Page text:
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Argentine leader has setback in Congress vote

President Cristina Fernandez is still popular.

EPA/File

President Cristina Fernandez is still popular.

BUENOS AIRES — President Cristina Fernandez’s ruling Front for Victory lost ground in Argentina’s congressional elections Sunday, giving up seats in the four largest districts. The vote marks the beginning of the end of a government that she and her late husband, Nestor Kirchner, have led for a decade.

Exit polls suggest opposition politician Sergio Massa’s slate did better in Buenos Aires province than the slate led by Martin Insaurralde, who was hand-picked to represent Fernandez in the lower house.

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It was too early to tell whether Fernandez would retain the thin majorities she has had, made up of ruling party lawmakers and allies in the House and Senate.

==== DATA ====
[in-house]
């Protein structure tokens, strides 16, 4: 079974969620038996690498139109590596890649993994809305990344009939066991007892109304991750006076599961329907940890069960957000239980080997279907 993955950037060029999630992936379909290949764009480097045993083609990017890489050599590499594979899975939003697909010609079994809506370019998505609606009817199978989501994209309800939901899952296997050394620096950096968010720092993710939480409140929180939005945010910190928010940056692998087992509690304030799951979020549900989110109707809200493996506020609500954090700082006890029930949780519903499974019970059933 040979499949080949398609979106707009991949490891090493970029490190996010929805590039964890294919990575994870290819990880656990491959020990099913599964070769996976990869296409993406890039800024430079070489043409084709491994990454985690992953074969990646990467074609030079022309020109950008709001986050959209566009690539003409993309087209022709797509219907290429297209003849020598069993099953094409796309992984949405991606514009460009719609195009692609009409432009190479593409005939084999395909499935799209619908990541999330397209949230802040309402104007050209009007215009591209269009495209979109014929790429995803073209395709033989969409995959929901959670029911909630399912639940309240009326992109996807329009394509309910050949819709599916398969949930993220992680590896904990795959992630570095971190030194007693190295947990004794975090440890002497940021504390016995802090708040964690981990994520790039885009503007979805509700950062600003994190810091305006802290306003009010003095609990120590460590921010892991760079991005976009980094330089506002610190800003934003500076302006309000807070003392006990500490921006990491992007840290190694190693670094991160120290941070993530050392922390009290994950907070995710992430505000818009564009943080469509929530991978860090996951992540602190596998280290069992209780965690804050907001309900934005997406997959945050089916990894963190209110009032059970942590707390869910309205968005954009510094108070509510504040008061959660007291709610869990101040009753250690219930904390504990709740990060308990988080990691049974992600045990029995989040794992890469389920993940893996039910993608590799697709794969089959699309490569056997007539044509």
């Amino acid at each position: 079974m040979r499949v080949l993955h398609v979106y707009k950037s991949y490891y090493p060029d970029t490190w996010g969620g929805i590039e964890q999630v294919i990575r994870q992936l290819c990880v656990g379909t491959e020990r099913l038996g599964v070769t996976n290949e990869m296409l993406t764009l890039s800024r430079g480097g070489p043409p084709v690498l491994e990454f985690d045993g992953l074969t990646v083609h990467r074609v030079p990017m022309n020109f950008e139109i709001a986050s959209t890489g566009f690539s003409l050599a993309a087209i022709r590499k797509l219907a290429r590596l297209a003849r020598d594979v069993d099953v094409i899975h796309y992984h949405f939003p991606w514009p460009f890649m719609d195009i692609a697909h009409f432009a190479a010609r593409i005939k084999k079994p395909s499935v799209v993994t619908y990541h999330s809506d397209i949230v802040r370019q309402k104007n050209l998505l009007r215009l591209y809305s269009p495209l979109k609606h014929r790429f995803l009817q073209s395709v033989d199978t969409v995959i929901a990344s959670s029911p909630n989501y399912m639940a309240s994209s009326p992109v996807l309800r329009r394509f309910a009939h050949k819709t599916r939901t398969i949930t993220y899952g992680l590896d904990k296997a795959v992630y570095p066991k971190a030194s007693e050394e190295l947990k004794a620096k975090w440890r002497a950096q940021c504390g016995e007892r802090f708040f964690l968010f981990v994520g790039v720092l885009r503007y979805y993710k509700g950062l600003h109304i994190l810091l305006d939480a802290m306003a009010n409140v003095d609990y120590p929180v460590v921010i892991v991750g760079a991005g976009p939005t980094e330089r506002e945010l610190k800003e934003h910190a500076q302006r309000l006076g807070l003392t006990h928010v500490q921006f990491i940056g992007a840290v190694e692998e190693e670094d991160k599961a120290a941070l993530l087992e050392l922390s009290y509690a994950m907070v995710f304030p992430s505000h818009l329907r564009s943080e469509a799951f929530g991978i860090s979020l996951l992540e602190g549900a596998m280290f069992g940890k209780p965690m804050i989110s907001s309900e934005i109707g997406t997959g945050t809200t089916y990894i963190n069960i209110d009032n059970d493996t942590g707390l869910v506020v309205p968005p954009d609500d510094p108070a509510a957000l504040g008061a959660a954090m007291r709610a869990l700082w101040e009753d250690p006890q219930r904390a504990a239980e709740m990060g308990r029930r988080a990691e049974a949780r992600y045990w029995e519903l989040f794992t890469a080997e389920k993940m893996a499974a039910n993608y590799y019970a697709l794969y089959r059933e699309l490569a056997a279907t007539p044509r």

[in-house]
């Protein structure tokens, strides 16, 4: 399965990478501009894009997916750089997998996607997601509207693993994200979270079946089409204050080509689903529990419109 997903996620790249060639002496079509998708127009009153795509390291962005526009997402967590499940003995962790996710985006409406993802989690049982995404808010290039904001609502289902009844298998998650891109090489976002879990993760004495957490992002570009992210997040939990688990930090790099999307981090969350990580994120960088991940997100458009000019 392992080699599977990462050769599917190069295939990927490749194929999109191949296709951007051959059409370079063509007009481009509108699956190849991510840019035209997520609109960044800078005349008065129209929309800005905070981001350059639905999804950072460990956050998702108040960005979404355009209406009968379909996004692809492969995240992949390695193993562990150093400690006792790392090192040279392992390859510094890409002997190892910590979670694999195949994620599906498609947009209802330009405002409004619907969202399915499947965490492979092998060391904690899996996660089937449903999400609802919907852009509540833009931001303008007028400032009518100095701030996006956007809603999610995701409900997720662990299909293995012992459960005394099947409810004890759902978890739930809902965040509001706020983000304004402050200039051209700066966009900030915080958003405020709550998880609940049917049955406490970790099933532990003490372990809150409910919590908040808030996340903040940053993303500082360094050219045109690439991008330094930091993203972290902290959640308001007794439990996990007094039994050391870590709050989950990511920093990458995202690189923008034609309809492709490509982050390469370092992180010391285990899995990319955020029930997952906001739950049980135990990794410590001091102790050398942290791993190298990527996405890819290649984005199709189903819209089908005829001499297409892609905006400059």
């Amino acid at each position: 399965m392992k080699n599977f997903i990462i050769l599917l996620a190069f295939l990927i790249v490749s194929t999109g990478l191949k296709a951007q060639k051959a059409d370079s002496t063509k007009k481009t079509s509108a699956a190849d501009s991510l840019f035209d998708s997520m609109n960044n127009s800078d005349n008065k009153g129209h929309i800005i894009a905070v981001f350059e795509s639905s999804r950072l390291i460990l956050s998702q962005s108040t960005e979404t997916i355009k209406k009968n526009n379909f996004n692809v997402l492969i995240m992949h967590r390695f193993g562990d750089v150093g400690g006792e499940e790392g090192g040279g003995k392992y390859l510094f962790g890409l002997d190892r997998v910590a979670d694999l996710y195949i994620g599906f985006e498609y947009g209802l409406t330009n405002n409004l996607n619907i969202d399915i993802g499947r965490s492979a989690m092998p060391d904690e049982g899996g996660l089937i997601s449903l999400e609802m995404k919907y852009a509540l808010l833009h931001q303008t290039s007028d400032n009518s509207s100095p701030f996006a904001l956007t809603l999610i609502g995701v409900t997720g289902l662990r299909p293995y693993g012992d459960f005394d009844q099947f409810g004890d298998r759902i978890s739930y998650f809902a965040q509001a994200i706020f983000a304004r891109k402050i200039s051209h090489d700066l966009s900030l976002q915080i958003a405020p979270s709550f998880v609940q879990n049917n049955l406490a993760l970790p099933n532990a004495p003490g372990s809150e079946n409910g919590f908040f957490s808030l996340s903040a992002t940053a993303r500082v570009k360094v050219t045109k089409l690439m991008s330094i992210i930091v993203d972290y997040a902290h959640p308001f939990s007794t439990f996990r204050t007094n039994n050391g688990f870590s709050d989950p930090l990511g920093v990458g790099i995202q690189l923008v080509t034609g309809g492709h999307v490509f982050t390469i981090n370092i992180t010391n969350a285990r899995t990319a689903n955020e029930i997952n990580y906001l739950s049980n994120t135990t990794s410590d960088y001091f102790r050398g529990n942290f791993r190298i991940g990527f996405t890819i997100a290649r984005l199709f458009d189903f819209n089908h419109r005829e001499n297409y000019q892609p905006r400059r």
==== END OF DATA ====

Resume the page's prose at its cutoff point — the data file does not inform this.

But after a decade of increasing presidential power, the new Congress could be in a position to reassert itself during the final two years of her second term.

Fernandez remains Argentina’s most popular politician nationwide, and has kept rivals in check by having allies float the idea of a “re-reelection” to a third term.

But Sunday’s vote appeared to bury that idea by denying her the two-thirds super-majorities needed in both houses of Congress to change the constitution.

Fernandez needs a majority in each house to reach a quorum and push through her agenda, and the ruling party has lost some sure votes in the current Congress. Half of the lower house and a third of the Senate were up for grabs in Sunday’s voting.

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